The Lordship and Manor of Rushton or Rushton James (Staffordshire)

The Overlordship of the Manor of Rushton.

OS County Series 6 inches to 1 mile sheets 3SE
OS National Grid 6 inches to 1 mile sheet SJ96SW
OS National Grid reference  SJ930615
Church of England   
Ancient Parish Leek, St Edward the Confessor
Ancient Chapelries Rushton Spencer, St Lawrence
Local Government  
Rushton Overlordship - Rushton James
Civil Parish  Rushton James (1866-1934); Rushton (1934-date)
Hundred Totmonslow North
Poor Law Union Leek Poor Law Union (1836-1930)
District Council Leek Rural District (1894-1974); Staffordshire Moorlands District (1974-date)
County Council
Staffordhire County Council
Parliamentary Representation   
Parliamentary Constituency (to 1974) Northern Staffordshire (1832-1867); North Staffordshire (1867-1885); Leek (1885-1974); Staffordshire Moorlands.

In British society, the Lordship of a Manor is a lordship originating in the feudal system of manorialism. In modern England and Wales it is recognised as a form of property, one of three elements of a manor that may exist separately or be combined and may be held in moieties:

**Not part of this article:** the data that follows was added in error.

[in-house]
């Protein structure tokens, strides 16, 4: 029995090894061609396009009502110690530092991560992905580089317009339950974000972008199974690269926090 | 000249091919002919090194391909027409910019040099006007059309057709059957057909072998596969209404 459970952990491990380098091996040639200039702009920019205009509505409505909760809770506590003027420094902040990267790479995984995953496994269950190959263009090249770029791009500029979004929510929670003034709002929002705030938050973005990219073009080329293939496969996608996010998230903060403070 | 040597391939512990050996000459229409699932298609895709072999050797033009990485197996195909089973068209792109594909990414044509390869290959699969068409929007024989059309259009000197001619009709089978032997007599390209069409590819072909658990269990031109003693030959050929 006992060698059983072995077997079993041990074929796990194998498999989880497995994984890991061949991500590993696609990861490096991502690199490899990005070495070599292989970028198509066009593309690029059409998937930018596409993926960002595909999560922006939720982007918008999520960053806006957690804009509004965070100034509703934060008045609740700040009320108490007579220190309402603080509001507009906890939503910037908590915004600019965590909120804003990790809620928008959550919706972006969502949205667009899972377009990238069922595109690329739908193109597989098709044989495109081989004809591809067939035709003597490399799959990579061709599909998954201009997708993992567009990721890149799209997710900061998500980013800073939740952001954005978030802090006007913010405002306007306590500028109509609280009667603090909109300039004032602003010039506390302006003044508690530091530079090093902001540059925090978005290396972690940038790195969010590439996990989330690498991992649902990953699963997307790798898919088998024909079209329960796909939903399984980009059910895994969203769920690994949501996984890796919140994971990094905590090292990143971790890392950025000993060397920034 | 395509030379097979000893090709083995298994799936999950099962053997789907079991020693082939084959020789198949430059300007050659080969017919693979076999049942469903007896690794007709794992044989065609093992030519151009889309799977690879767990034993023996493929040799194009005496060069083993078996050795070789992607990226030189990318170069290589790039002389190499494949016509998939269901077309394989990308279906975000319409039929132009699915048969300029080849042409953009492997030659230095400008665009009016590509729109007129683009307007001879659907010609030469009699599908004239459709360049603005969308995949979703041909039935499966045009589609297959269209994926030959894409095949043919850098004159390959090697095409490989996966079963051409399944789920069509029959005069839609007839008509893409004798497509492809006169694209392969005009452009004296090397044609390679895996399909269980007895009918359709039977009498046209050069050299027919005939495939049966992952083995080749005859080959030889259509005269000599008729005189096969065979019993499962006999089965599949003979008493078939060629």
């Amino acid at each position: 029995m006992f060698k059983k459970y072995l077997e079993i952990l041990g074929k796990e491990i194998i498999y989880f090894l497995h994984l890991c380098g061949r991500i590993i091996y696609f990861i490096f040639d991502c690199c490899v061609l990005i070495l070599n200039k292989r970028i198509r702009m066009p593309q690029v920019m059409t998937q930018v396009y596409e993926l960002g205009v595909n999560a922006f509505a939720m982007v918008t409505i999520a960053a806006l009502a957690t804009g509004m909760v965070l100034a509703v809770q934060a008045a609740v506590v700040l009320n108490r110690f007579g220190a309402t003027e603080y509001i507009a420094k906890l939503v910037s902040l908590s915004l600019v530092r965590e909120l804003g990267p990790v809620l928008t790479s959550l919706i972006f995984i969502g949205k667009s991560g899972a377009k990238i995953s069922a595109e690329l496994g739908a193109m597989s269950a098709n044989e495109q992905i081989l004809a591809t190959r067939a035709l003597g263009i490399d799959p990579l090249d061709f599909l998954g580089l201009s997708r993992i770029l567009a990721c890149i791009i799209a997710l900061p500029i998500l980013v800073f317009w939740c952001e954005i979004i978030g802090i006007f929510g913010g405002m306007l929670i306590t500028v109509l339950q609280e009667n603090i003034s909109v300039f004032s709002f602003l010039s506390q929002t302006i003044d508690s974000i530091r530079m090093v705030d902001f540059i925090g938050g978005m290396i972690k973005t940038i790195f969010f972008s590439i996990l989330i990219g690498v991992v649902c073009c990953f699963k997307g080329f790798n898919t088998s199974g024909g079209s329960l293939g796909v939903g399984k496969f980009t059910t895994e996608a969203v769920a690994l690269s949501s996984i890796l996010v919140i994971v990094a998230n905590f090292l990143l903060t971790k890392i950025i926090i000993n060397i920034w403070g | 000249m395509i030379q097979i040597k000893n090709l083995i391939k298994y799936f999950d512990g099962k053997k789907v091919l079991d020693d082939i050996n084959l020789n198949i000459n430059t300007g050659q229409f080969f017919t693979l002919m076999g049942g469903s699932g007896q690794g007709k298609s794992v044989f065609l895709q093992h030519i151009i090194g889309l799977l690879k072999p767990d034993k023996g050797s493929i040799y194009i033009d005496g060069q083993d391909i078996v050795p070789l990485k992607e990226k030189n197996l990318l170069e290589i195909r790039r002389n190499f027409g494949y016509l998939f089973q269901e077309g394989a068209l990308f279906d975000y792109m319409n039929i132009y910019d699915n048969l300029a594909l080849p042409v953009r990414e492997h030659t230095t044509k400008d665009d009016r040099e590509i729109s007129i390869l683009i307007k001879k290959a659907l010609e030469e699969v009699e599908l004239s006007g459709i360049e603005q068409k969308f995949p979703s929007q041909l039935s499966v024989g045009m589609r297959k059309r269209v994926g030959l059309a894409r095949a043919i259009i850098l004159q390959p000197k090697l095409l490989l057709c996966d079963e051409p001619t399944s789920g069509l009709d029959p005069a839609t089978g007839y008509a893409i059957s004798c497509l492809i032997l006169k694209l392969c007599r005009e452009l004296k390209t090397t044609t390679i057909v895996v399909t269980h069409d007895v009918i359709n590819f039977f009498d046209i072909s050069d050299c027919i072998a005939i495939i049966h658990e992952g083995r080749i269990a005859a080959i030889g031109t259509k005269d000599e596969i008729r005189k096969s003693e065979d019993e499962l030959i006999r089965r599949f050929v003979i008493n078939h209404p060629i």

1     the title (with origins in the Roman concept of dignitas);
   2    the manorial, consisting of the manor and its land; and
   3     the seignory, rights granted to the holder of the manor.

A title similar to such a lordship is known in French as Seigneur du Manoir, Welsh as Breyr, Gutsherr in German, godsherre in Norwegian and Swedish, ambachtsheer in Dutch and signore or vassallo in Italian. In Italy, particularly in the Kingdom of Sicily until 1812, the feudal title signore was used; like the English title, it came into wide use in Norman times, from the French seigneur.

The owner of a lordship of the manor can be described as [Personal Name], Lord/Lady of the Manor of [Placename], sometimes shortened to Lord or Lady of [Placename].

A manorial lordship is not an aristocratic title, but a semi-extinct form of landed property. Lordship in this sense is a synonym for ownership, although this ownership involved an historic legal jurisdiction in the form of the Court baron. The journal Justice of the Peace Local Government Law advises that the position is unclear as to whether a lordship of a manor is a title of honour or a dignity, as this is yet to be tested by the courts. Technically, Lords of Manors are barons, or freemen; however, they do not use the term as a title. John Selden in his esteemed work Titles of Honour writes, "The word Baro (Latin for Baron) hath been also so much communicated, that not only all Lords of Mannors have been from antient time, and are at this day called sometimes Barons (as in the stile of their Court Barons, which is Curia Baronis, &c. And I have read hors de son Barony in a barr to an Avowry for hors de son fee) But also the Judges of the Exchequer have it from antient time fixed on them."